Type de publication:Articles
Source:Arctic, Antarctic, and Alpine Research, University of Colorado at Boulder, Institute of Arctic and Alpine Research, Volume 51, Ticket 1, p.176-189 (2019)
In high alpine environments, glacial shrinkage and permafrost warming due to climate change have significant consequences on mountaineering routes. Few research projects have studied the relationship between climate change and mountaineering; this study attempts to characterize and explain the evolution over the past 40 years of the routes described in The Mont Blanc Massif: The 100 Finest Routes, Gaston Rébuffat's emblematic guidebook, published in 1973.The main elements studied were the geomorphic and cryospheric changes at work and their impacts on the itinerary's climbing parameters, determining the manner and possibility for an itinerary to be climbed. Thirty-one interviews, and comparison with other guidebooks, led to the identification of 25 geomorphic and cryospheric changes related to climate change that are affecting mountaineering itineraries. On average, an itinerary has been affected by nine changes. Among the 95 itineraries studied, 93 have been affected by the effects of climate change-26 of them have been greatly affected; and three no longer exist. Moreover, periods during which these itineraries can be climbed in good conditions in summer have tended to become less predictable and periods of optimal conditions have shifted toward spring and fall, because the itineraries have become more dangerous and technically more challenging.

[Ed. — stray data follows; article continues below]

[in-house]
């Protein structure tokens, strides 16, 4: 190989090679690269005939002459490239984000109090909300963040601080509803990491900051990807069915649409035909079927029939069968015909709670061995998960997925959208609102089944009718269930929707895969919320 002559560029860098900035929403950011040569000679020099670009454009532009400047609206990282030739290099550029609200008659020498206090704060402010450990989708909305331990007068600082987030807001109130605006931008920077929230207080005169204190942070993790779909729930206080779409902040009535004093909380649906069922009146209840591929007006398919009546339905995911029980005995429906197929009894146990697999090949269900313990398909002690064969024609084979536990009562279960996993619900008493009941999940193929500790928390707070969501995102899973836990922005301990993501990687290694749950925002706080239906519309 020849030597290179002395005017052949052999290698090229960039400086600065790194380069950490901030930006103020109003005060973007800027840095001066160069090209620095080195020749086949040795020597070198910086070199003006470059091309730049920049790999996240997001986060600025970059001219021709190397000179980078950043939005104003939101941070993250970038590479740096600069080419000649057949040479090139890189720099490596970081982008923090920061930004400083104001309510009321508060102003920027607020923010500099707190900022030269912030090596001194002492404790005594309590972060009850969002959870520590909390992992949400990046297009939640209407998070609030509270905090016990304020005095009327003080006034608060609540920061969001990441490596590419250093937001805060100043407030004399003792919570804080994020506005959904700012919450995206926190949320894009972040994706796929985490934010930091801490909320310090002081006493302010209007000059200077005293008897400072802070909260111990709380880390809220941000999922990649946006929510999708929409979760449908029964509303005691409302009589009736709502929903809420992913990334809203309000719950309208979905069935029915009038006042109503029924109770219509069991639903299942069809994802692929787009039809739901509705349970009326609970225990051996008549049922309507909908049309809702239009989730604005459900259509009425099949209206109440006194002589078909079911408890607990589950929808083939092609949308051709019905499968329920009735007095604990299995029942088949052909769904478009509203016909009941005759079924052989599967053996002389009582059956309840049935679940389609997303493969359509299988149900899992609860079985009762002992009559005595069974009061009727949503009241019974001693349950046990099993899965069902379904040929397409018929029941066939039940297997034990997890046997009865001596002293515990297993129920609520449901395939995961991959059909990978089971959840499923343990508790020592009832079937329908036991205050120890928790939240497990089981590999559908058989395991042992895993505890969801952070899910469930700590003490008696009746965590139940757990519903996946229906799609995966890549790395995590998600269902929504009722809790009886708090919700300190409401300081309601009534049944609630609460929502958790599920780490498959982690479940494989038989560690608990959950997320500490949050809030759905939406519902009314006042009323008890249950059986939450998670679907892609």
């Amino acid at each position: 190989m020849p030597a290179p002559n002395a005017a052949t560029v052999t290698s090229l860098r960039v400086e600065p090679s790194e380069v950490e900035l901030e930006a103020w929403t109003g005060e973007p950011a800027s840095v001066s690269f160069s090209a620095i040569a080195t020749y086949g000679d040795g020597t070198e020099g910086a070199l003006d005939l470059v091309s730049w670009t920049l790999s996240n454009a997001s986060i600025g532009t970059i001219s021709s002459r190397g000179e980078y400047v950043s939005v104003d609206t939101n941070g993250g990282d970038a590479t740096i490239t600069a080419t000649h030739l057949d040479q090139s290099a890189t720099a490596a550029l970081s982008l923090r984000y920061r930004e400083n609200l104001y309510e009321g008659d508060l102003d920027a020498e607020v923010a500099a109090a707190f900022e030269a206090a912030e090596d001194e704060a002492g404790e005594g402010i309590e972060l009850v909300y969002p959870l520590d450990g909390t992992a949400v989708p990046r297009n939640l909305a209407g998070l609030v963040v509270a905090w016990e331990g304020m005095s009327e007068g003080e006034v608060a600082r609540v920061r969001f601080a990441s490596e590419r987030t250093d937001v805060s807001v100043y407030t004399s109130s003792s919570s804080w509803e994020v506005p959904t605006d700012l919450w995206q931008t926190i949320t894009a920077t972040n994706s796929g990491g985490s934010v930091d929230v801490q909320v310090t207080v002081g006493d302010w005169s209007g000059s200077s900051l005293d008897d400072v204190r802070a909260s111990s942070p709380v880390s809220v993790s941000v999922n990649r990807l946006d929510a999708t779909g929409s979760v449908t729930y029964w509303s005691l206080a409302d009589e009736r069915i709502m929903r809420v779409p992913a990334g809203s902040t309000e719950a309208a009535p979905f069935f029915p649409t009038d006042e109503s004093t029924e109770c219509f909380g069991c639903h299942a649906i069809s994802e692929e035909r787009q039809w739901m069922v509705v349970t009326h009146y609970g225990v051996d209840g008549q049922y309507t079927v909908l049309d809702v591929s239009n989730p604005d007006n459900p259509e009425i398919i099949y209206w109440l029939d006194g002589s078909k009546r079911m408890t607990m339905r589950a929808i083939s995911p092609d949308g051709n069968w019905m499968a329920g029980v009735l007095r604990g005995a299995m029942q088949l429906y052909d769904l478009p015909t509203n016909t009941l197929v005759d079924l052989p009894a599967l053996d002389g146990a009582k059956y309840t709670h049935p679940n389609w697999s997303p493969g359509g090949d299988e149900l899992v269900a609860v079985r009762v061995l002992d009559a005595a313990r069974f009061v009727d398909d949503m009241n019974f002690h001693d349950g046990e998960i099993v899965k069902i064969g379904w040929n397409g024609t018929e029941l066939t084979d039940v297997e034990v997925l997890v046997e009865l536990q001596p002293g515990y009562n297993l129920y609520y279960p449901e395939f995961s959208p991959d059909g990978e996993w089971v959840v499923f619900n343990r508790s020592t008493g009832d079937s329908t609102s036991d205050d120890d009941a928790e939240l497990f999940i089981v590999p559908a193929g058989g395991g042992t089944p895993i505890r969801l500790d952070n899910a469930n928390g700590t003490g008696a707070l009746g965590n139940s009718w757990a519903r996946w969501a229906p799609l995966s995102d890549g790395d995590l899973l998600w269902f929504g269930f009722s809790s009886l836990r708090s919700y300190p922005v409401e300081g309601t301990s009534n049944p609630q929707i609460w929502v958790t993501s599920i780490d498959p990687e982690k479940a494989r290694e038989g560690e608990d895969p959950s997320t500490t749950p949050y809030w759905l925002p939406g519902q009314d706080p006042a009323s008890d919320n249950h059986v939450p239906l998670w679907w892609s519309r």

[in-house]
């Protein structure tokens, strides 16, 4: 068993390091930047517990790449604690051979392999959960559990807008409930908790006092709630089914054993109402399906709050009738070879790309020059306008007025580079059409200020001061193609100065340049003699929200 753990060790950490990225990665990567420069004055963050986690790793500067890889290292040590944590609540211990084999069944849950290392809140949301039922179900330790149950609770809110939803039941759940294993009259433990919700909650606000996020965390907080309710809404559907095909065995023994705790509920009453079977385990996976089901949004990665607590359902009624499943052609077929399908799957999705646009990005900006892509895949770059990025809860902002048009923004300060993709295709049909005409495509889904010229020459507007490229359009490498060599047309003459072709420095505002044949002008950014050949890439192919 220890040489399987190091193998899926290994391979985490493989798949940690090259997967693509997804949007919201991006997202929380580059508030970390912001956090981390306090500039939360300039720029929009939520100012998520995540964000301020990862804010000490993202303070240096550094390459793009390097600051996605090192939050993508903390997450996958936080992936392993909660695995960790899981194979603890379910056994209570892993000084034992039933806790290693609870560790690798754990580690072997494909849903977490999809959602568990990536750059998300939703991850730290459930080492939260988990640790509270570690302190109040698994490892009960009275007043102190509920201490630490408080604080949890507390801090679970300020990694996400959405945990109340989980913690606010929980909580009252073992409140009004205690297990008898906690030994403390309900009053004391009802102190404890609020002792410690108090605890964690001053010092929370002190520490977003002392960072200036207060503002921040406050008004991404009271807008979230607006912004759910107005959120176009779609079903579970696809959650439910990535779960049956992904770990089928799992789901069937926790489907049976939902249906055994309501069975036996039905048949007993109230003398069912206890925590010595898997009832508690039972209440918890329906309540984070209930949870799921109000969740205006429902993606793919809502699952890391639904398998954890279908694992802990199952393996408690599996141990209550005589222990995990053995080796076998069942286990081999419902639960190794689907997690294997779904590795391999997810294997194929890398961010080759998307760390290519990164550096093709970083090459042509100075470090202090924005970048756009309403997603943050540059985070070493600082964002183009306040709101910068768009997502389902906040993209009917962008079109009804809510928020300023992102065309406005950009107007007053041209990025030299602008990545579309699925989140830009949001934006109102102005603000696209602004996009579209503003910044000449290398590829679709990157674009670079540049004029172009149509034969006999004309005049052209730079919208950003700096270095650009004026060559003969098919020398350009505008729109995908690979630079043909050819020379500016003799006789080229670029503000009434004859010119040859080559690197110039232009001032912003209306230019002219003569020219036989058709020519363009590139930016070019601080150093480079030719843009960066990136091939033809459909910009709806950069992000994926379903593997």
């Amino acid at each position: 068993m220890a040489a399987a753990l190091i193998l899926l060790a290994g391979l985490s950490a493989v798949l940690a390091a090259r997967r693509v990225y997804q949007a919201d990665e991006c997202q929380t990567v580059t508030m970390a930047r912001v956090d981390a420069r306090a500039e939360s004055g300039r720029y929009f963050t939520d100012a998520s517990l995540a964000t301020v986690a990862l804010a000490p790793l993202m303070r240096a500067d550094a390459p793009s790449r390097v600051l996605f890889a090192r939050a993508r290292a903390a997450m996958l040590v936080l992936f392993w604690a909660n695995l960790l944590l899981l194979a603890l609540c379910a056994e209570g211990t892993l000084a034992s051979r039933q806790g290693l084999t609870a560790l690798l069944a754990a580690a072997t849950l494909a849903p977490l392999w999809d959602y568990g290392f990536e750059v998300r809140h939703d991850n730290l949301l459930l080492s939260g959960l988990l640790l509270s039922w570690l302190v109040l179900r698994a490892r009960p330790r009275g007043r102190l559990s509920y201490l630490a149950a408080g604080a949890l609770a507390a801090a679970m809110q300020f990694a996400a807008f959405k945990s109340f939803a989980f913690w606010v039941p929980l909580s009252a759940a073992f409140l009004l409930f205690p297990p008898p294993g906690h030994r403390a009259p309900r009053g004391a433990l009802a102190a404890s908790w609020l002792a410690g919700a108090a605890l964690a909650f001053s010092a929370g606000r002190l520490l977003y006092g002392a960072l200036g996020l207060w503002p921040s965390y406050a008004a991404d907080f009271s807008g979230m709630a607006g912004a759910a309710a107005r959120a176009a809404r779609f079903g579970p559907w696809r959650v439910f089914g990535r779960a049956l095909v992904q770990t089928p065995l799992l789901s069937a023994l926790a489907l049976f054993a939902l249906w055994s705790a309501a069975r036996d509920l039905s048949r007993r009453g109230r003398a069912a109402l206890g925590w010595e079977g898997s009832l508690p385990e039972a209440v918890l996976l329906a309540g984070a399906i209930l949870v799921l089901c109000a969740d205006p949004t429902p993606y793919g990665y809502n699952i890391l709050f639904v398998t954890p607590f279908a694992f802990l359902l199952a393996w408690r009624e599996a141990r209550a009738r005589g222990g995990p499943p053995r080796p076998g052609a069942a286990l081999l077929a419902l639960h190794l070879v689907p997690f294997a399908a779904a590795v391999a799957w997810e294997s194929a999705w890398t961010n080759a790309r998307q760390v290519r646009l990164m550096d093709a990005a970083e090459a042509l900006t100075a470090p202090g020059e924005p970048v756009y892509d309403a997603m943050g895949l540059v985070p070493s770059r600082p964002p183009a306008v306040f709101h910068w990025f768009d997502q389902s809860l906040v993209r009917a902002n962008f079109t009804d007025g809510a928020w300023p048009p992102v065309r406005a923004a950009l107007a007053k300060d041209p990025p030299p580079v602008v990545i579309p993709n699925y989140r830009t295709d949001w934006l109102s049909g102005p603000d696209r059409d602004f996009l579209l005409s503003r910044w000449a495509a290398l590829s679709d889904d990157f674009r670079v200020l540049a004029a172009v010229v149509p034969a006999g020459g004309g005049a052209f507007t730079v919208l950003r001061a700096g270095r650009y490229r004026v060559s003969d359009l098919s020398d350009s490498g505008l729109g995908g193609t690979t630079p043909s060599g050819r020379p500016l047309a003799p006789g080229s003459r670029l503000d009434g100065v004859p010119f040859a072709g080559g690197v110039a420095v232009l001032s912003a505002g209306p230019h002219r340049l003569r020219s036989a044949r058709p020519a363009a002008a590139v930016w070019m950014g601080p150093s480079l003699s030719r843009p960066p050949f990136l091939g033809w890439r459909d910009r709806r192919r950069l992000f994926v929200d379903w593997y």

Environmental SciencesHumanities and Social Sciences/GeographyJournal articles